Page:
St. Michael is an imposing figure. His image throughout history commands strength, power, prestige, and victory. For centuries Christians have turned to his intercession as a direct line – a 9-1-1 call if you will – in their struggles with sin. His angelic person imposes an immediate threat to temptation and all its nastiness. It’s no wonder he’s popular.
But perhaps a more important aspect of St. Michael’s lineage is the question he asks us; it’s enclosed within his very name. Translated from the Hebrew, Michael means “Who is like God?” or “Who can compare with God?” Therefore, every time we utter the name of this Archangel, we ask ourselves, or we ask others, “Who do you stand for?”
In praying to St. Michael we don’t often think in this way. It would be much easier for us in moments of temptation if we could call upon St. Michael and have him immediately fix our issues and problems. It would keep us perfectly safe; we would just rattle off a few prayers to this robust intercessor and sweep the dust under the rug. The angels in heaven would rejoice to see how quickly we become saints! The problem, however, is that this attitude – this false piety – doesn’t actually engage reality. It ignores our real maladies as we hide behind a kind of facade of religiosity. Within this mindset we would actually be dishonest with ourselves and false to what St. Michael wants to do for us.
In the Christian life God gives us many opportunities, which are a sign of His great mercy for us. Our way back to the Father, through our Savior Jesus Christ, is usually a long one, involving many deliberate good decisions along the way. These good decisions begin with the impetus of God’s grace, but they remain truly our free decisions nonetheless.
This is exactly what St. Michael does for us today. At every choice between virtue and vice, between the true good and evil, Michael’s name ought to ring in our spiritual ears. In other words, how does this decision, in this moment, accord with my Christian vocation for holiness? At every moment St. Michael is there reminding us that no matter what may seem “good” now, it fails in comparison to the love God has in store for His faithful ones. Think of St. Paul’s use of Isaiah 64:3: “What eye has not seen, and ear has not heard, and what has not entered the human heart… God has prepared for those who love him” (1 Cor. 2:9). We love God not by mere sentimentality, but through our conscious deliberate choices. “Whoever says ‘I know him,’ but does not keep his commandments is a liar,” says St. John (1 Jn. 2:4).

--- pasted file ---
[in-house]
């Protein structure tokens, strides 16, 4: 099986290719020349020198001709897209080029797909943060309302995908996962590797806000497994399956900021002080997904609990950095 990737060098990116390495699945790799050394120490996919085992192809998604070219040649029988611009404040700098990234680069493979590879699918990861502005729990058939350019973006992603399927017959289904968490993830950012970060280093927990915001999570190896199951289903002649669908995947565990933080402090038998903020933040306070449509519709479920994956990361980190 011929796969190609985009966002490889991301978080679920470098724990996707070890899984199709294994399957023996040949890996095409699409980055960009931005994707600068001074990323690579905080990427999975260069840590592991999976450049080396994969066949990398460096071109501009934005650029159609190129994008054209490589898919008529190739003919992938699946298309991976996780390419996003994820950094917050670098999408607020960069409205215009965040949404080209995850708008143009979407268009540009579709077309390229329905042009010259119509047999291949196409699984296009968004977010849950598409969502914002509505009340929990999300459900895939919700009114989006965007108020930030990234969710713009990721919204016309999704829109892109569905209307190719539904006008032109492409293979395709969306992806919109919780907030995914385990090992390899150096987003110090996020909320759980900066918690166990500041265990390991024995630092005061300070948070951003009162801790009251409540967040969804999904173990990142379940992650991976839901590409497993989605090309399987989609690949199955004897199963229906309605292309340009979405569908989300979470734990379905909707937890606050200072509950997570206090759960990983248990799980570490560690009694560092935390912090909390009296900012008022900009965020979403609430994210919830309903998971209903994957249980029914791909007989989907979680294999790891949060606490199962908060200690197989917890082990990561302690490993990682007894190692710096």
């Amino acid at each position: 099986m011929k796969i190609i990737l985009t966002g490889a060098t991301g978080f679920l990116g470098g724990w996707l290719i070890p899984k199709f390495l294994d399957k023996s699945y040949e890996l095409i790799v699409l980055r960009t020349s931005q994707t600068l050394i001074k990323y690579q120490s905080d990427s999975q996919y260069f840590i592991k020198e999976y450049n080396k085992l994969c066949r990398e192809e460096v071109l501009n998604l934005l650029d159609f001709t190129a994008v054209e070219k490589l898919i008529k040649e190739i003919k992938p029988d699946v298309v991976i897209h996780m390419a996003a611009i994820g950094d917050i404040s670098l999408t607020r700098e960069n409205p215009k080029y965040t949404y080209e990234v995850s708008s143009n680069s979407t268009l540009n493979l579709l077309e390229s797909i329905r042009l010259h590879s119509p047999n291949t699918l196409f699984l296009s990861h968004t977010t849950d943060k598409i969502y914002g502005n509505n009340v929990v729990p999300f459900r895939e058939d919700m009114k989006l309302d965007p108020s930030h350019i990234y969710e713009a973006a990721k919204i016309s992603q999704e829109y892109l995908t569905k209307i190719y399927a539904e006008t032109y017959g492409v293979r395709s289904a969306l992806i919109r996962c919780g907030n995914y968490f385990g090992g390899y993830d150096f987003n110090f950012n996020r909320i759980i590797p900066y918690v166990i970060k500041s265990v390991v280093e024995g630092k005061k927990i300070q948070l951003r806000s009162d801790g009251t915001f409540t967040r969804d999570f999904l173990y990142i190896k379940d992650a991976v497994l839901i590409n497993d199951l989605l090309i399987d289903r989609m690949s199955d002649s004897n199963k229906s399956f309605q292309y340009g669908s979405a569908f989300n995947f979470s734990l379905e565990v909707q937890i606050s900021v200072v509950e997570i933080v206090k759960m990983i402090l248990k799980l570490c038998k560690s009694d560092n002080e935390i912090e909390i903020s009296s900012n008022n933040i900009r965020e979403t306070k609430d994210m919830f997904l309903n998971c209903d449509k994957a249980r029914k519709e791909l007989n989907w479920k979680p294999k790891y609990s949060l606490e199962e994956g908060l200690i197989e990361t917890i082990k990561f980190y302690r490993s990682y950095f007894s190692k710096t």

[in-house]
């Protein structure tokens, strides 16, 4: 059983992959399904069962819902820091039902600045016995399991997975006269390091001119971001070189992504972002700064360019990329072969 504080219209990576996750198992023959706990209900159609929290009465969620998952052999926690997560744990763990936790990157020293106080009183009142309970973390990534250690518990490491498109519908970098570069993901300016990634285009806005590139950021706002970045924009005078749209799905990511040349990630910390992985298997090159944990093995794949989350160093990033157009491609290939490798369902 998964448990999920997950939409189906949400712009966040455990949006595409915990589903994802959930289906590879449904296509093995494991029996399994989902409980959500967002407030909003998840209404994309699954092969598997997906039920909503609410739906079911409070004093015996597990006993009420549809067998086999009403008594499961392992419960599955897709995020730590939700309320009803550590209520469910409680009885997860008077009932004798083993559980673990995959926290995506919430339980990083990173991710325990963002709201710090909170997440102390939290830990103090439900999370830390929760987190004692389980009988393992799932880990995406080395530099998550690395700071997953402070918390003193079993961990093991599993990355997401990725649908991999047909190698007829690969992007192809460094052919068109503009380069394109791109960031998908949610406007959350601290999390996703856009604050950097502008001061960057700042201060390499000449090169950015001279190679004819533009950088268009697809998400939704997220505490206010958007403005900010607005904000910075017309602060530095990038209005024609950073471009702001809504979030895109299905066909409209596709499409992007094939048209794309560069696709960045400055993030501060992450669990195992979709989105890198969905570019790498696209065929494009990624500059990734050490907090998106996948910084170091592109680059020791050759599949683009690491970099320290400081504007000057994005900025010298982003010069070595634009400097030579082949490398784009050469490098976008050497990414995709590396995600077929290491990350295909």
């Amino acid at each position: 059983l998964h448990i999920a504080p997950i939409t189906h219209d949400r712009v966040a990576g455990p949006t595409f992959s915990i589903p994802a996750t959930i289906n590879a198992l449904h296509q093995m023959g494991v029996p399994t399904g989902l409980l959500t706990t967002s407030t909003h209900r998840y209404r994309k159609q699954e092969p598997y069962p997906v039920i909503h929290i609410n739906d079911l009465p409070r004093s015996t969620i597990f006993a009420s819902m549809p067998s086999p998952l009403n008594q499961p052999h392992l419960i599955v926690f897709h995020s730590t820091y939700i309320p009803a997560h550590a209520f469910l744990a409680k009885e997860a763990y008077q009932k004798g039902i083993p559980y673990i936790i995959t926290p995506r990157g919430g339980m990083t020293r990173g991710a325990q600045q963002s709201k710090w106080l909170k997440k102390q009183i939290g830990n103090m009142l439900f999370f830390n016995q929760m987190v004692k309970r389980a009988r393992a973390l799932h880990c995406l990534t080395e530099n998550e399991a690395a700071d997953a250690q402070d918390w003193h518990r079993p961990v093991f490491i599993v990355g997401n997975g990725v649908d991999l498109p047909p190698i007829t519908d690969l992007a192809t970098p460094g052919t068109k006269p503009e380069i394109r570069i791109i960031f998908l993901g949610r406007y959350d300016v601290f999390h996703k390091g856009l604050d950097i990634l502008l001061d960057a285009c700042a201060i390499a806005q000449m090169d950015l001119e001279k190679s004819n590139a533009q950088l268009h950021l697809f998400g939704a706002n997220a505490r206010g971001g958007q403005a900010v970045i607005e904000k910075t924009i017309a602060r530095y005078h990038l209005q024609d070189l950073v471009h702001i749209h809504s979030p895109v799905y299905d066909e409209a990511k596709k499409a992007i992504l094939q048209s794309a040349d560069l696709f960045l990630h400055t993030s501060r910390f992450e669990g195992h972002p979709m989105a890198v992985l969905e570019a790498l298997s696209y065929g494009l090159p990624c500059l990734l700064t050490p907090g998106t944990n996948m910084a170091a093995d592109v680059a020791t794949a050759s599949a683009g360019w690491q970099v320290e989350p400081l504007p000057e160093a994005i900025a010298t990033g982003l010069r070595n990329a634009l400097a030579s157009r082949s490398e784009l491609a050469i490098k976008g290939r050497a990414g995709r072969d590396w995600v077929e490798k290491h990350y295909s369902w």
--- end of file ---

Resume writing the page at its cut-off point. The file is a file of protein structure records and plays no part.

Yes, St. Michael asks us a question, and his special intercession helps to remind us of that question in moments of trial. Remember, it is St. Michael, strengthened by God, who casts out Satan, our “accuser” (Rev. 12: 7-12). Satan seeks to accuse us before God, to accuse us of failing to make good decisions. The grace of St. Michael is not only a reminder of God’s greatness, but also a reminder of Satan’s defeat. In the end, it is always God who wins.
Rather than use St. Michael as a crutch of piety – hiding behind outward religious practice – we can seek his intercession as the one who challenges us to live for God in every moment. That’s what true piety will get for us, and that’s what engages reality. St. Michael asks a question, which calls upon us to make a choice: Who do you stand for?
Image: Fr. Lawrence Lew, O.P., St. Michael (Castel Sant’Angelo, Rome) (used with permission)